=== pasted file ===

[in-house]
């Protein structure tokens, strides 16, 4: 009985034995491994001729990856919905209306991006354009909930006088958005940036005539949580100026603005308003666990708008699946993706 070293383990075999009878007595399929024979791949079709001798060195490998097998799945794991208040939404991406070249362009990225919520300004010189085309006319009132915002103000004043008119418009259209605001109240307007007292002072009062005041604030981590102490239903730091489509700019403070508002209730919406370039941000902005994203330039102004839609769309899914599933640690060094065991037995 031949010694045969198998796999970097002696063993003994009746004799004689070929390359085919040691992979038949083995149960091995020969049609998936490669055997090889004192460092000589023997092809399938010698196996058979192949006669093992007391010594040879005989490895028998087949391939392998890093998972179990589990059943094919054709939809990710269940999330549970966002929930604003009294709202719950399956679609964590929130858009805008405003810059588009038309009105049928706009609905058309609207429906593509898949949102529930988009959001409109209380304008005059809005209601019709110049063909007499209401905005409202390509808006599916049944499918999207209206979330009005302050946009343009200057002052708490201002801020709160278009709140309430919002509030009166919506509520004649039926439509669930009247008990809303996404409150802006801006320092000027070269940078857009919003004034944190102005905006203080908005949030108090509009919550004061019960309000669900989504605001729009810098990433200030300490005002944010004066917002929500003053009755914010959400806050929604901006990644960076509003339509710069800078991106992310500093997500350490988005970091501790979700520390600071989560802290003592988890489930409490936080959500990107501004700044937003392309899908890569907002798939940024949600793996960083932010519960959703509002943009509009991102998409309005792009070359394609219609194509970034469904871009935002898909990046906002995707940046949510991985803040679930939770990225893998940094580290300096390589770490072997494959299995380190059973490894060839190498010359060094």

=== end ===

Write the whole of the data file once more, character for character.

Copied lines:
[in-house]
């Protein structure tokens, strides 16, 4: 009985034995491994001729990856919905209306991006354009909930006088958005940036005539949580100026603005308003666990708008699946993706 070293383990075999009878007595399929024979791949079709001798060195490998097998799945794991208040939404991406070249362009990225919520300004010189085309006319009132915002103000004043008119418009259209605001109240307007007292002072009062005041604030981590102490239903730091489509700019403070508002209730919406370039941000902005994203330039102004839609769309899914599933640690060094065991037995 031949010694045969198998796999970097002696063993003994009746004799004689070929390359085919040691992979038949083995149960091995020969049609998936490669055997090889004192460092000589023997092809399938010698196996058979192949006669093992007391010594040879005989490895028998087949391939392998890093998972179990589990059943094919054709939809990710269940999330549970966002929930604003009294709202719950399956679609964590929130858009805008405003810059588009038309009105049928706009609905058309609207429906593509898949949102529930988009959001409109209380304008005059809005209601019709110049063909007499209401905005409202390509808006599916049944499918999207209206979330009005302050946009343009200057002052708490201002801020709160278009709140309430919002509030009166919506509520004649039926439509669930009247008990809303996404409150802006801006320092000027070269940078857009919003004034944190102005905006203080908005949030108090509009919550004061019960309000669900989504605001729009810098990433200030300490005002944010004066917002929500003053009755914010959400806050929604901006990644960076509003339509710069800078991106992310500093997500350490988005970091501790979700520390600071989560802290003592988890489930409490936080959500990107501004700044937003392309899908890569907002798939940024949600793996960083932010519960959703509002943009509009991102998409309005792009070359394609219609194509970034469904871009935002898909990046906002995707940046949510991985803040679930939770990225893998940094580290300096390589770490072997494959299995380190059973490894060839190498010359060094």